Prostate Cancer Diagnoses Up, Deaths Down, Latest UK FiguresFeatured Article
Main Category: Prostate / Prostate Cancer
Also Included In: Men's Health; Medical Devices / Diagnostics
Article Date: 23 Jan 2013 - 11:00 PST
Prostate Cancer Diagnoses Up, Deaths Down, Latest UK Figures
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1 in 7 boys born in 2015 will be diagnosed with prostate cancer during his lifetime, compared with 1 in 20 in 1990, according to the latest figures from Cancer Research UK, who suggest the main reason is the increased use of the PSA test, plus the fact men are living longer.
But against this backdrop is the good news that deaths to the disease are falling: in the last 20 years they have dropped by 18%.
The charity released their latest figures on Wednesday.
Professor Malcolm Mason, prostate cancer expert for Cancer Research UK, says in a statement:
"We're detecting more cases of prostate cancer than ever before. And we're carrying out an intensive amount of research to find better methods than PSA to distinguish between the minority of cases that are life threatening and do need treatment - the vipers - from the majority of cases that don't - the grass snakes. But there is much more to be done."
PSA TestThe Prostate Specific Antigen Test (PSA), which can be done at a GP surgery, measures blood levels of prostate-specific antigen, a protein produced by cells in the prostate gland.
Blood PSA levels tend to be higher in men with prostate cancer.
The test is used to diagnose a wide range of prostate cancers, including those that will never be life-threatening, as well as more aggressive types. Unfortunately, the test can't tell the difference.
Numbers of Diagnosed Prostate Cancers RisingAs more and more men have undergone PSA testing, so the numbers diagnosed with prostate cancer have risen.
Today, about 41,000 men a year are diagnosed with prostate cancer in the UK, around 15,000 more than 25 years ago.
But the rise in diagnoses is not just because more men are having the PSA test.
Cancer Research UK say another reason is because men are living longer, and men's chances of developing prostate cancer are much higher when they are older.
Survival Rates Are ImprovingMeanwhile, the chances of surviving prostate cancer in the UK are going up. In the period 1989 to 1991, the death rate from prostate cancer was 28.9 men per 100,000. The latest figures, for 2008 to 2010, put this at 23.8 per 100,000, a drop of 18%.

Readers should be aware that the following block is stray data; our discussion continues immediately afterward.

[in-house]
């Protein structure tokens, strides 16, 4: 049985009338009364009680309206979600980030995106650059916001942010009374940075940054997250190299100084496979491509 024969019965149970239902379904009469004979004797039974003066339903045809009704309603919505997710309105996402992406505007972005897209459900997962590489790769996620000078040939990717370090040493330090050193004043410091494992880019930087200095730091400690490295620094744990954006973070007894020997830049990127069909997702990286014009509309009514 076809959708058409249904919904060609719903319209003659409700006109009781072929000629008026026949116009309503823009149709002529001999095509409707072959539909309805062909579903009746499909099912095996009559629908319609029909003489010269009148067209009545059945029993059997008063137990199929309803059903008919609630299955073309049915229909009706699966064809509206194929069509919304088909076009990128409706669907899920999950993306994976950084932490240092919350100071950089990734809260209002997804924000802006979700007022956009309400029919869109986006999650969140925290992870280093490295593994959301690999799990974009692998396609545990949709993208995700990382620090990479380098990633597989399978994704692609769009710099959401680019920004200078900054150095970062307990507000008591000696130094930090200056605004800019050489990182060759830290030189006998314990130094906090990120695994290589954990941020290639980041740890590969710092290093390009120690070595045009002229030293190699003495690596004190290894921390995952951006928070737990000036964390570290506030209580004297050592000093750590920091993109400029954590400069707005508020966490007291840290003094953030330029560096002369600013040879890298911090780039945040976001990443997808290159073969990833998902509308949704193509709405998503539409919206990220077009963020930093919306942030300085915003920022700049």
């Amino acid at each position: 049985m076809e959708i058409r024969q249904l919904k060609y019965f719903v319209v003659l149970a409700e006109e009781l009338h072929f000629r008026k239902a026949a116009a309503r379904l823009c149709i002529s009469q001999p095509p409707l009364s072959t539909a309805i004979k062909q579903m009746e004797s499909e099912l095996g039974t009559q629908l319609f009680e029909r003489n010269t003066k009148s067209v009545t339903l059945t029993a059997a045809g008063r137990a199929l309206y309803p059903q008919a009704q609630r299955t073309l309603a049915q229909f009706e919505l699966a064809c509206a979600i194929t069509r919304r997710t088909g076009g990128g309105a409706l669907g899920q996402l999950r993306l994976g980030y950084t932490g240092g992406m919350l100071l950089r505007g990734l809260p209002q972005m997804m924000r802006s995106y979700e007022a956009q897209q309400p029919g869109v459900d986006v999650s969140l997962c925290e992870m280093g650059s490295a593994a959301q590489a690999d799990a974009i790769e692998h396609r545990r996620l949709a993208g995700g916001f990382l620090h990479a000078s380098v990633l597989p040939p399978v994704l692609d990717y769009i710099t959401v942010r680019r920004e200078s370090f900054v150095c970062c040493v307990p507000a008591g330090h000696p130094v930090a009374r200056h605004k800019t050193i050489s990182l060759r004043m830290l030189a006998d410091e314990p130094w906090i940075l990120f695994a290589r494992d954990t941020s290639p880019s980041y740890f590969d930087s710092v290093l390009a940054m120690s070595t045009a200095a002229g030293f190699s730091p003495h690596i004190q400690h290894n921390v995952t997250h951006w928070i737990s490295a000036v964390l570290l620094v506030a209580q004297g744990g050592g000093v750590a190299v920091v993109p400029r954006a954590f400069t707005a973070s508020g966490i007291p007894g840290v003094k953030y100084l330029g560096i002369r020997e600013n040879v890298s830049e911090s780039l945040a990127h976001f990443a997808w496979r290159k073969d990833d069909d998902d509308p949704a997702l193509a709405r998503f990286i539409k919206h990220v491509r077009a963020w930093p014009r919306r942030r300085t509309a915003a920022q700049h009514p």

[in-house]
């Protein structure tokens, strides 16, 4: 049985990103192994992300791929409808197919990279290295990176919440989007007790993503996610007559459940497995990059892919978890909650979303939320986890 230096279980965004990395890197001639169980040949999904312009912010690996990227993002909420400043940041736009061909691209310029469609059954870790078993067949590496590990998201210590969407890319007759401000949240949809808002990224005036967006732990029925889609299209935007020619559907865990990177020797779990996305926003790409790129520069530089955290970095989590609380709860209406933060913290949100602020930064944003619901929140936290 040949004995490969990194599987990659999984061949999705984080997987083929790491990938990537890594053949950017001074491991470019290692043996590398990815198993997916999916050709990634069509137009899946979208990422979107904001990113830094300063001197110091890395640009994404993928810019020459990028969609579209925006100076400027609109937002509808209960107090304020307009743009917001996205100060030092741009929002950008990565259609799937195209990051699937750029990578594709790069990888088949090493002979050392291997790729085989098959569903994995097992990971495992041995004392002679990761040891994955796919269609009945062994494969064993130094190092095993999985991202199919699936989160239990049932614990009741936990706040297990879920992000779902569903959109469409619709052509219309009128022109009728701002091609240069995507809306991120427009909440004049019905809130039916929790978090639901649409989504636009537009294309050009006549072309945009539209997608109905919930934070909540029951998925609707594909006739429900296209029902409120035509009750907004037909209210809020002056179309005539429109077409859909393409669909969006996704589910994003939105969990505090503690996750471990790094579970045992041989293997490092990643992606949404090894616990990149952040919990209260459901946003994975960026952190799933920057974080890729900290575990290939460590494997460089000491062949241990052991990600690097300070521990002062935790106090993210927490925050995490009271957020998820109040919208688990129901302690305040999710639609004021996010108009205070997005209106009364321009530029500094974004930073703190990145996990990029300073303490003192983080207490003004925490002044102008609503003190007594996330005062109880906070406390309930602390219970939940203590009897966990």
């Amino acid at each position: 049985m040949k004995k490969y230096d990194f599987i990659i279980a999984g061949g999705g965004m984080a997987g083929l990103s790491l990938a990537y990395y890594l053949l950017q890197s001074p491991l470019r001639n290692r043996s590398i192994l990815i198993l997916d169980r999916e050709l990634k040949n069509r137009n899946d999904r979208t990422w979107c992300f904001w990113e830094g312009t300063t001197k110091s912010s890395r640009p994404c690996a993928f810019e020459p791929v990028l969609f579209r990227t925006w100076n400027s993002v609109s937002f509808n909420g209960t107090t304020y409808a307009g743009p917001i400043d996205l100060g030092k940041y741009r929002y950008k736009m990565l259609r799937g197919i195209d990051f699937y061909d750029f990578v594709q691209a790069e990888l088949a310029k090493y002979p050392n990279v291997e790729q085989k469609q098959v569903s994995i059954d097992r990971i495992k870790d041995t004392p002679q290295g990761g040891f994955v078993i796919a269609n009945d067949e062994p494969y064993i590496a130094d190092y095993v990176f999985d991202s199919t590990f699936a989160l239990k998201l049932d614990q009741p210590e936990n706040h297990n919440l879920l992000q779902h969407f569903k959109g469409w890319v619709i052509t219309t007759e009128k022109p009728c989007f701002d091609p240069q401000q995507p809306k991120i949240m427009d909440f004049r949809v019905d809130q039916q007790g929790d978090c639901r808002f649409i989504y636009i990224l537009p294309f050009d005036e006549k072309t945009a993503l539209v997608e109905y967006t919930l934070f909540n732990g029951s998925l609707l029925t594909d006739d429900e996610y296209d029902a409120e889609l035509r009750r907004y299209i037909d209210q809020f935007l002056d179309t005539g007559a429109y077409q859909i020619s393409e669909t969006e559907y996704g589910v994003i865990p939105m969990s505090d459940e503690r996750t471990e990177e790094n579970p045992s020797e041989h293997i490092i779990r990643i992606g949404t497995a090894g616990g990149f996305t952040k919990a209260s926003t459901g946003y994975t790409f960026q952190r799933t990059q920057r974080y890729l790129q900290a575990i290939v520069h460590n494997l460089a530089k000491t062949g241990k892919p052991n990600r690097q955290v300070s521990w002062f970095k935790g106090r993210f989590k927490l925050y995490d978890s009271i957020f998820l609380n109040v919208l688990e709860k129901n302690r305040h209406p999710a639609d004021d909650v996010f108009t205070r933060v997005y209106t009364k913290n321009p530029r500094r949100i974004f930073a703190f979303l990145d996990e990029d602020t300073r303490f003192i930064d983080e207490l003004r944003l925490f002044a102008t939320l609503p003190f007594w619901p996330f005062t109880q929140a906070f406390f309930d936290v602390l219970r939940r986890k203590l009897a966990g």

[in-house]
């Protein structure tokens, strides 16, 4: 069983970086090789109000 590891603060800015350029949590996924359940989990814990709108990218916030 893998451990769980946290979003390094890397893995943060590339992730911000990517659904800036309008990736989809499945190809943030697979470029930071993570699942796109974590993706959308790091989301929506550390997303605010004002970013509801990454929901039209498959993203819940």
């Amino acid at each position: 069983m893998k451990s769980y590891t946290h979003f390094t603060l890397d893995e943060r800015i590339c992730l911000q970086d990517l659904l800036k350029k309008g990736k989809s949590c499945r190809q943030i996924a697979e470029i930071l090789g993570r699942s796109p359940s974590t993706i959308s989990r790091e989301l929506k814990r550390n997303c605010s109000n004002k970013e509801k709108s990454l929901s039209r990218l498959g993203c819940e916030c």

The most likely reason for this drop is earlier diagnosis, which increases chances of survival, and improved treatments.
Since the 1990s, there has been more widespread and earlier use of hormone treatments for prostate cancer, and these are improving all the time.
Newer treatments are beginning to show even better results in the survival rates. One example is abiraterone in patients with advanced prostate cancer. It was approved for use in May 2012.
Improving ScreeningThere is currently a debate on whether all men should receive the PSA test. One of the problems is because the test can't distinguish between aggressive and non-aggressive prostate cancers, it can lead to some men having radical treatment, which is of itself risky and has side effects, when they don't need it.
Harpal Kumar, chief executive of Cancer Research UK, says:
"We need to build on the great progress already made and develop more targeted treatments for those men whose disease is life-threatening. We also need to develop better tests that will help us to know when to leave harmless forms of the disease alone."
"Targeting the tests at men who have a higher risk of developing prostate cancer might be a better approach than screening all men."
"Surgery and radiotherapy - with their potential side effects - is one option, to be balanced against the option of careful monitoring with regular checkups," he adds.
A recently published study found that taking several PSA measurements over a period of time may improve the accuracy of aggressive prostate cancer detection compared to a single measurement.
Scientists at Cancer Research UK are working on a potential new test for prostate cancer that uses a protein called MSMB (Beta- microseminoprotein). They suggest a MSMB test might be better at identifying the higher risk prostate cancers. But more work needs to be done before they can be sure of its value.
Click here for the latest statistics on prostate cancer from Cancer Research UK.
Written by Catharine Paddock PhD
Copyright: Medical News Today
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24 May. 2013. <http://www.medicalnewstoday.com/articles/255303.php>
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